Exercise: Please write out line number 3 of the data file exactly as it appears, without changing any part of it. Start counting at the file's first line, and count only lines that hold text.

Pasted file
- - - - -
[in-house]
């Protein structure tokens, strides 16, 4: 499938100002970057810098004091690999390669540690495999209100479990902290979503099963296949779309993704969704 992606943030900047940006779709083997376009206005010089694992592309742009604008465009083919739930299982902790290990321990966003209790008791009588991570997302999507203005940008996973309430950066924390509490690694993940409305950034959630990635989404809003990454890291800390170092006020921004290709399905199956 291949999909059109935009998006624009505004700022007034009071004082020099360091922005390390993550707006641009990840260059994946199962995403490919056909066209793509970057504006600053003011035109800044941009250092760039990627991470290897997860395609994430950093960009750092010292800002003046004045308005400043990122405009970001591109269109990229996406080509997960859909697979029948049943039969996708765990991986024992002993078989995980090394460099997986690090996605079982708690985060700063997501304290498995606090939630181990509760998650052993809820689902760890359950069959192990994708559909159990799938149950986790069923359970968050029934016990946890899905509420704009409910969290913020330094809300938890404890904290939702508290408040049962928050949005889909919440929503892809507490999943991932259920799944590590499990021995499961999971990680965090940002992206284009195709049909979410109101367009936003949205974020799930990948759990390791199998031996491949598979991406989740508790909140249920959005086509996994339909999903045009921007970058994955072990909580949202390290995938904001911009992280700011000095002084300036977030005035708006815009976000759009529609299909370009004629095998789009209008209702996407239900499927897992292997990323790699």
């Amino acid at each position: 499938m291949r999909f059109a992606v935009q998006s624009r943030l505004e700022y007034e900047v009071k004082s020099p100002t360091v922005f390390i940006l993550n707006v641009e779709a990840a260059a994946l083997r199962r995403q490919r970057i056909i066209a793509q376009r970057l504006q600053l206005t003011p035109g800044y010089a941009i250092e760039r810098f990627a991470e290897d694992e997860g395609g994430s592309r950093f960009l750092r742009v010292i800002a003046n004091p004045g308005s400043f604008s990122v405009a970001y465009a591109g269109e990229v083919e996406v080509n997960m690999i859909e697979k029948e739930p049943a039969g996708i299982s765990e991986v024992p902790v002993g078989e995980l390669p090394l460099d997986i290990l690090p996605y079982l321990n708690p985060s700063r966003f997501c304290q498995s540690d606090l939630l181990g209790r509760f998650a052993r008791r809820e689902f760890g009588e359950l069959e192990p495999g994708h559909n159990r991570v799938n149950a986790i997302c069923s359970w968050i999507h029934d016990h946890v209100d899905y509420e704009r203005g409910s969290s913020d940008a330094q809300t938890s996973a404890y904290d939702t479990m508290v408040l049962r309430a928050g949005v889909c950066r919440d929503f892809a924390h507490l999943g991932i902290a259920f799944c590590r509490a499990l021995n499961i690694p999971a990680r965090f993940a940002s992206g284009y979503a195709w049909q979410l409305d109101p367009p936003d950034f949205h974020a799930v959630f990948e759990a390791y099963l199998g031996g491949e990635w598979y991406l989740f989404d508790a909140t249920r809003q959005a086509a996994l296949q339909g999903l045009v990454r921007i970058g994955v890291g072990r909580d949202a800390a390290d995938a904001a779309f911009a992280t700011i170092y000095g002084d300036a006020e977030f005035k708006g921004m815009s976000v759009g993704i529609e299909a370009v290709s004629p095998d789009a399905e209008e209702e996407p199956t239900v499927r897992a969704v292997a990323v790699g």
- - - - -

């Amino acid at each position: 499938m291949r999909f059109a992606v935009q998006s624009r943030l505004e700022y007034e900047v009071k004082s020099p100002t360091v922005f390390i940006l993550n707006v641009e779709a990840a260059a994946l083997r199962r995403q490919r970057i056909i066209a793509q376009r970057l504006q600053l206005t003011p035109g800044y010089a941009i250092e760039r810098f990627a991470e290897d694992e997860g395609g994430s592309r950093f960009l750092r742009v010292i800002a003046n004091p004045g308005s400043f604008s990122v405009a970001y465009a591109g269109e990229v083919e996406v080509n997960m690999i859909e697979k029948e739930p049943a039969g996708i299982s765990e991986v024992p902790v002993g078989e995980l390669p090394l460099d997986i290990l690090p996605y079982l321990n708690p985060s700063r966003f997501c304290q498995s540690d606090l939630l181990g209790r509760f998650a052993r008791r809820e689902f760890g009588e359950l069959e192990p495999g994708h559909n159990r991570v799938n149950a986790i997302c069923s359970w968050i999507h029934d016990h946890v209100d899905y509420e704009r203005g409910s969290s913020d940008a330094q809300t938890s996973a404890y904290d939702t479990m508290v408040l049962r309430a928050g949005v889909c950066r919440d929503f892809a924390h507490l999943g991932i902290a259920f799944c590590r509490a499990l021995n499961i690694p999971a990680r965090f993940a940002s992206g284009y979503a195709w049909q979410l409305d109101p367009p936003d950034f949205h974020a799930v959630f990948e759990a390791y099963l199998g031996g491949e990635w598979y991406l989740f989404d508790a909140t249920r809003q959005a086509a996994l296949q339909g999903l045009v990454r921007i970058g994955v890291g072990r909580d949202a800390a390290d995938a904001a779309f911009a992280t700011i170092y000095g002084d300036a006020e977030f005035k708006g921004m815009s976000v759009g993704i529609e299909a370009v290709s004629p095998d789009a399905e209008e209702e996407p199956t239900v499927r897992a969704v292997a990323v790699g």